Predatory vines were units must move or take wounds. 

high winds where anything not on the ground scatter d6 inches in a random direction things like jump packs and skimmers and deepstrikers.

it's the standard set them up and mow them down missions that are the killers.


If a tournament used that fog or predatory vines rules, I wouldn't go back.  Those totally kill shooty armies.
   
Made in gb
Longtime Dakkanaut





whidbey

Posted By skyth on 09/30/2006 7:23 PM
Posted By skkipper on 09/30/2006 5:17 PM

I think the problem with most underpowered choices come from the general cookie cutter battles that are played in tournaments.

If there were more variety/special rules. Some of the less desireable units could be useful.

 Fog: where you can only see 12inches

Mud where every thing is difficult terrian

Predatory vines were units must move or take wounds. 

high winds where anything not on the ground scatter d6 inches in a random direction things like jump packs and skimmers and deepstrikers.

it's the standard set them up and mow them down missions that are the killers.


If a tournament used that fog or predatory vines rules, I wouldn't go back.  Those totally kill shooty armies.

Exactly because your list isn't balanced.
   
Made in us
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Yeah, how dare I not take close combat units in my Tau army?
   
Made in gb
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The drinking halls of Fenris or South London as its sometimes called

who decidess if they are crappy? the player?? or so called experienced vets who rucn beardy list?? its a game, played for FUN. If somethings crap, feel free to change it but just as in life not everybody has the best car etc not everybody has the best army/ It KARMA/

R.I.P Amy Winehouse


 
   
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Somewhere in southern England.

Having thought about it a lot, I disagree that it's essential and unavoidable that some units are overpriced in terms of points/game value.

It makes sense in the context of CCG where you can't choose what cards you buy. It's a way for the publisher to pad out the card packs. Beneficially, it lets the player have the fun of discovering, collecting and discarding to make aperfect pack. But this is irrelevant to a game like 40K where the unit capabilities are known in advance, and players can choose exactly what to buy.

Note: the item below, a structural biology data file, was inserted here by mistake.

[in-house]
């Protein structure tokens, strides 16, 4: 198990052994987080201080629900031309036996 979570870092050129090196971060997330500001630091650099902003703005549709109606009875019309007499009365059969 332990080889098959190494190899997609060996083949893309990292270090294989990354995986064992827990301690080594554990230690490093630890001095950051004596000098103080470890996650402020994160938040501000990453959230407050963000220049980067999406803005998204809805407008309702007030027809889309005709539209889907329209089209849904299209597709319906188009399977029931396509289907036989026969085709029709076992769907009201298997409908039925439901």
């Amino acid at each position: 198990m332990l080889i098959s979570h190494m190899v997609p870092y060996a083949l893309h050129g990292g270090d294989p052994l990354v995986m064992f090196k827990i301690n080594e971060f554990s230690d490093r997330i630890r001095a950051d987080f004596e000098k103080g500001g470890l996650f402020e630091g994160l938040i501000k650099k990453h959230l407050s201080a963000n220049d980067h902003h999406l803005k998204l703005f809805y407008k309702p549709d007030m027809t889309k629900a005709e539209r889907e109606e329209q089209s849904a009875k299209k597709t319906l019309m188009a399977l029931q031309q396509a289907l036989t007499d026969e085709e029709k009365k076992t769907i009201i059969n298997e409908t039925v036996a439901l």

Human error by the game's designer may lead to imbalances, but this is not desireable, and should be eliminated if possible.

Petition to stop ratification of EU Article 13 on Internet Copyright

We're not very big on official rules. Rules lead to people looking for loopholes. What's here is about it. 
   
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Posted By skkipper on 09/30/2006 8:32 PM
Posted By skyth on 09/30/2006 7:23 PM
Posted By skkipper on 09/30/2006 5:17 PM

I think the problem with most underpowered choices come from the general cookie cutter battles that are played in tournaments.

If there were more variety/special rules. Some of the less desireable units could be useful.

 Fog: where you can only see 12inches

Mud where every thing is difficult terrian

Predatory vines were units must move or take wounds. 

high winds where anything not on the ground scatter d6 inches in a random direction things like jump packs and skimmers and deepstrikers.

it's the standard set them up and mow them down missions that are the killers.


If a tournament used that fog or predatory vines rules, I wouldn't go back.  Those totally kill shooty armies.

Exactly because your list isn't balanced.


Actually, my lists tend to be very balanced as in the take all comers ability.  But both those missions make it so Guard or Tau have basically no chance of winning.

Any mission should be balanced so that any army can win it.  Those aren't.  You shouldn't lose because of the mission.

   
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Foul Dwimmerlaik





Minneapolis, MN

I see alot of people here speak of environmental factors.

Its interesting to note how some previously "crappy" units (penitent engines for example) are so much better now in Cities of Death.

Cities of death, with its very slight rules changes opened up a whole new sales strata and game strata for players. The environment was always there, it just took "sanctioning"' a type of environment to bring them to the fore.

This is relative with other games like magic. Introduce a new set and suddenly a card like "disciple of the vault" becomes a key component in a winning strategy. I dare say that the ravager affinity deck wouldnt be nearly so good, or even created without that card's help. In fact, with the help of  "skullclamp" that card soon became banned along with many archetypes found in ravager affinity. The crap card "disciple of the vault" was simply that good.

I hope GW continues to introduce such things in the future, as this will keep many players happy that their mandrakes suddenly have a use (just kidding...lol) and it will keep GW in business as they sell more units to make people armies complete. Hell, people will want a complete army with every available option just so they can take the right choice for whatever environment they happen to be in.

Interesting thread.

   
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Milwaukee, Wisconsin

Posted By skkipper on 09/30/2006 5:17 PM

I think the problem with most underpowered choices come from the general cookie cutter battles that are played in tournaments.